Have you ever seen a t-shirt advertised as “one size fits all” but when you went to try it on, you were disheartened to find that it didn’t fit at all? It’s sort of a bummer, isn’t it? The fact is that there’s virtually nothing in the world that is truly a “one size fits all”. That’s a fact with t-shirts and it’s also relevant with medical conditions, like hearing loss. There can be many reasons why it happens.
So what are the most common types of hearing loss and what causes them? Let’s find out!
Hearing loss comes in different types
Everybody’s hearing loss situation will be as individual as they are. Maybe when you’re in a noisy restaurant you can’t hear very well, but at work, you hear fine. Or maybe you only have problems with high-pitched voices or low-pitched sounds. There are a wide variety of forms that your hearing loss can take.
How your hearing loss shows up, in part, may be determined by what’s causing your symptoms to begin with. Any number of things can go wrong with an organ as intricate as the ear.
How does hearing work?
It’s useful to get an understanding of how hearing is supposed to work before we can understand what level of hearing loss requires a hearing aid. Here’s how it breaks down:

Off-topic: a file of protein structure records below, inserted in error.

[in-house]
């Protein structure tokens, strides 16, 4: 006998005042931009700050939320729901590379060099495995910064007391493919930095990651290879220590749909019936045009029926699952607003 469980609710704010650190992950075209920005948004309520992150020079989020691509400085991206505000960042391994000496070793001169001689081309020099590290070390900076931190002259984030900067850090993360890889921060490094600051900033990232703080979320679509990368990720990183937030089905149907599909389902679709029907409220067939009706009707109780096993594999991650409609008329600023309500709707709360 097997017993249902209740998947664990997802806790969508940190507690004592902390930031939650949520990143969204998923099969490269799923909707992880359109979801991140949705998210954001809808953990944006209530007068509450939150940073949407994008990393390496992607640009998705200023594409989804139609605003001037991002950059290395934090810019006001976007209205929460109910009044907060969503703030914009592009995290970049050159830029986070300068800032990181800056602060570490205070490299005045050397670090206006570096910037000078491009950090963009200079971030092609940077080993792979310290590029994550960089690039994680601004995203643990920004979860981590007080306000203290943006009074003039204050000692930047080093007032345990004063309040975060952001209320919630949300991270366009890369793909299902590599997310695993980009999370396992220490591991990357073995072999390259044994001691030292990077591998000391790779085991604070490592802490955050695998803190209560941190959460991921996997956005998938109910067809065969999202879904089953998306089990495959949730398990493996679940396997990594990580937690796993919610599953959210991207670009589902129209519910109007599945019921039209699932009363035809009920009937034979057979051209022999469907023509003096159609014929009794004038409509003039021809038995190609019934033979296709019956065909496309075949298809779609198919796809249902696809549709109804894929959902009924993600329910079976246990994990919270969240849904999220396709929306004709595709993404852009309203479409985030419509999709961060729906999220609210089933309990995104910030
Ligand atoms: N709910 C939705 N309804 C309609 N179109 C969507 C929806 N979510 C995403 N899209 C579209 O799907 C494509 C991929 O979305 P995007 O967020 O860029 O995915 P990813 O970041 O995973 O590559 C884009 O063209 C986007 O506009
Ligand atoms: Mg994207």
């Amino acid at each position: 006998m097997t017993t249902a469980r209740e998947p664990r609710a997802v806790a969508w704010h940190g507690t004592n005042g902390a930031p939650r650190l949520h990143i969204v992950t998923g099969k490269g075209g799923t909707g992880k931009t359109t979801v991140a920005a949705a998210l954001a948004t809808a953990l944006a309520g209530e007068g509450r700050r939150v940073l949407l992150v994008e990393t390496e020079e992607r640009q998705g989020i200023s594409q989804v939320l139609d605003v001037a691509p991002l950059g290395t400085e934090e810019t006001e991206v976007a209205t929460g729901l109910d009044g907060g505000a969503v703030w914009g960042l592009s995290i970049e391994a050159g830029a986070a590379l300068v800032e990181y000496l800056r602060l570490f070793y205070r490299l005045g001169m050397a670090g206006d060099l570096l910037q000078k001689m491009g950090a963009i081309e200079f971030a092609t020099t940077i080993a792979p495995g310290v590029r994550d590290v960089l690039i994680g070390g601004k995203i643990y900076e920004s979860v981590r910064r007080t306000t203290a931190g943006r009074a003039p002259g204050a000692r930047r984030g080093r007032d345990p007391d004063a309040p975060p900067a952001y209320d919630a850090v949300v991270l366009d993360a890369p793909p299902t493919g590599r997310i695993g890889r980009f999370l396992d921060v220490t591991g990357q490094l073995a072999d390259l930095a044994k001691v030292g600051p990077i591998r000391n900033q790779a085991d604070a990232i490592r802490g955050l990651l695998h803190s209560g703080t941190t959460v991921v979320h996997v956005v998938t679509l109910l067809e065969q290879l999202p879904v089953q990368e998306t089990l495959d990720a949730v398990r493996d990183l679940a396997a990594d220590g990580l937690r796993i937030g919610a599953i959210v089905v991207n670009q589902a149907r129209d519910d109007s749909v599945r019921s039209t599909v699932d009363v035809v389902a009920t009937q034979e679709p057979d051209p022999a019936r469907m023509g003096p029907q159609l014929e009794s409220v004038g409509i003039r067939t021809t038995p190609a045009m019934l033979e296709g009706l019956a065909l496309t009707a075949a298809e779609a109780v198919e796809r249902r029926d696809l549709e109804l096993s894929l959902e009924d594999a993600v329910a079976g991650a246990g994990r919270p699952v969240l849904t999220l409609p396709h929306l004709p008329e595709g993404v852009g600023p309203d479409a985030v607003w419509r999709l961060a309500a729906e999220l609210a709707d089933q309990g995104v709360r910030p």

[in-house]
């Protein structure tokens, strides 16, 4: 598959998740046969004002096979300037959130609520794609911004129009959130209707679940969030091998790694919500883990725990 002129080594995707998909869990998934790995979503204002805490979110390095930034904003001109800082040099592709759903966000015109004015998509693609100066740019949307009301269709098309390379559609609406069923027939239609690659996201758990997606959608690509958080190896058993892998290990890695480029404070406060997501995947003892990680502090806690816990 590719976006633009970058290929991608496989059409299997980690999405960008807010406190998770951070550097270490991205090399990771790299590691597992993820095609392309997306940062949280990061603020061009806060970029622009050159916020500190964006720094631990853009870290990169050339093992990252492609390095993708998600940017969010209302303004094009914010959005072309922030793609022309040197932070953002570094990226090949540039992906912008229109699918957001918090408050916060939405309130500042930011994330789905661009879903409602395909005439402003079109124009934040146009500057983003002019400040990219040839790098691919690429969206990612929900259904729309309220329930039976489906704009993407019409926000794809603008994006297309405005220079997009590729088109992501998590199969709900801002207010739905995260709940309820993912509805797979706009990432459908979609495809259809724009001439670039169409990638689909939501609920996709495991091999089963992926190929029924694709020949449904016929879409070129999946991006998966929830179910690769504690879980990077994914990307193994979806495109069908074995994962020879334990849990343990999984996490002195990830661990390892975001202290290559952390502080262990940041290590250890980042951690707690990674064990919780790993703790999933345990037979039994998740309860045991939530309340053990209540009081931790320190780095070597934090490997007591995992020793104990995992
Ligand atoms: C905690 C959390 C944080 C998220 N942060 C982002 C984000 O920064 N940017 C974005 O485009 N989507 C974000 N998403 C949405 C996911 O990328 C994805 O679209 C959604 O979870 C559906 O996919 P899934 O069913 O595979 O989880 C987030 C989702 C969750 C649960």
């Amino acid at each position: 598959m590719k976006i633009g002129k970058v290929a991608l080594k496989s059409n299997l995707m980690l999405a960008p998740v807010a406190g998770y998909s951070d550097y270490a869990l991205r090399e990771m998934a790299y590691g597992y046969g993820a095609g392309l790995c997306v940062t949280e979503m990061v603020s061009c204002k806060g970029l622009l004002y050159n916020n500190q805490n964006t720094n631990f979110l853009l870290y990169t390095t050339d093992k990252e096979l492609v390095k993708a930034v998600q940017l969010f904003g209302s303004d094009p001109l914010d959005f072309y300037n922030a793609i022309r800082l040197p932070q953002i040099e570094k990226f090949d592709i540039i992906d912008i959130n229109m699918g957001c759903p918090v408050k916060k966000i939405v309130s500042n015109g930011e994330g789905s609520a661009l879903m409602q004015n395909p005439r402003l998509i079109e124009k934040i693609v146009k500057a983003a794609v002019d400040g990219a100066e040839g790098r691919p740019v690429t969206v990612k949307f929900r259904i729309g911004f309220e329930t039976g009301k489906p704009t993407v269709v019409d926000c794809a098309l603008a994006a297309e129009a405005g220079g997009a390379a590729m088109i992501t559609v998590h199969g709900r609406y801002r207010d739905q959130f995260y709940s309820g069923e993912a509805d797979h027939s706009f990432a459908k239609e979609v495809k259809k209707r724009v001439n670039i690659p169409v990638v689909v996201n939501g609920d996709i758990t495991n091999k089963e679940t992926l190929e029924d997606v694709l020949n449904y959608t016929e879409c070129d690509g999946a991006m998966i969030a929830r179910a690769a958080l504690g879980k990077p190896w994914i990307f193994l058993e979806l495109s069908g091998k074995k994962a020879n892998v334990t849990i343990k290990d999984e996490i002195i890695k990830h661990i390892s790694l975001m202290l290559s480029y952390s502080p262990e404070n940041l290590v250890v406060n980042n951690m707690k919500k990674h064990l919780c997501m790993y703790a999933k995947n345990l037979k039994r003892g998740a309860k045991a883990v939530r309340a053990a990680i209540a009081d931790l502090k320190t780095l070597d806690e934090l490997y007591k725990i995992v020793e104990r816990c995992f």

- Outer ear: This is the visible part of the ear. It’s where you’re initially exposed to a “sound”. The shape of your ear helps funnel those sounds into your middle ear (where they are processed further).
- Middle ear: The eardrum and some tiny bones are what your middle ear is composed of (Yes, there are some tiny little bones in there).
- Inner ear: This is where your stereocilia are found. Vibration is picked up by these fragile hairs which are then converted into electrical signals. Your cochlea helps here, too. This electrical energy is then sent to your brain.
- Auditory nerve: This nerve sends these electrical signals to the brain.
- Auditory system: All of the components listed above, from your brain to your outer ear, are components of your “auditory system”. The total hearing process depends on all of these components working in unison with one another. Usually, in other words, the whole system will be affected if any one part has problems.
Hearing loss types
There are numerous forms of hearing loss because there are numerous parts of the ear. The underlying cause of your hearing loss will determine which type of hearing loss you experience.
The prevalent types of hearing loss include:
- Conductive hearing loss: This kind of hearing loss occurs because there’s a blockage somewhere in the auditory system, frequently in the middle or outer ear. Usually, this blockage is caused by fluid or inflammation (this usually happens, for example, when you have an ear infection). A growth in the ear can sometimes cause conductive hearing loss. Once the obstruction is removed, hearing will normally return to normal.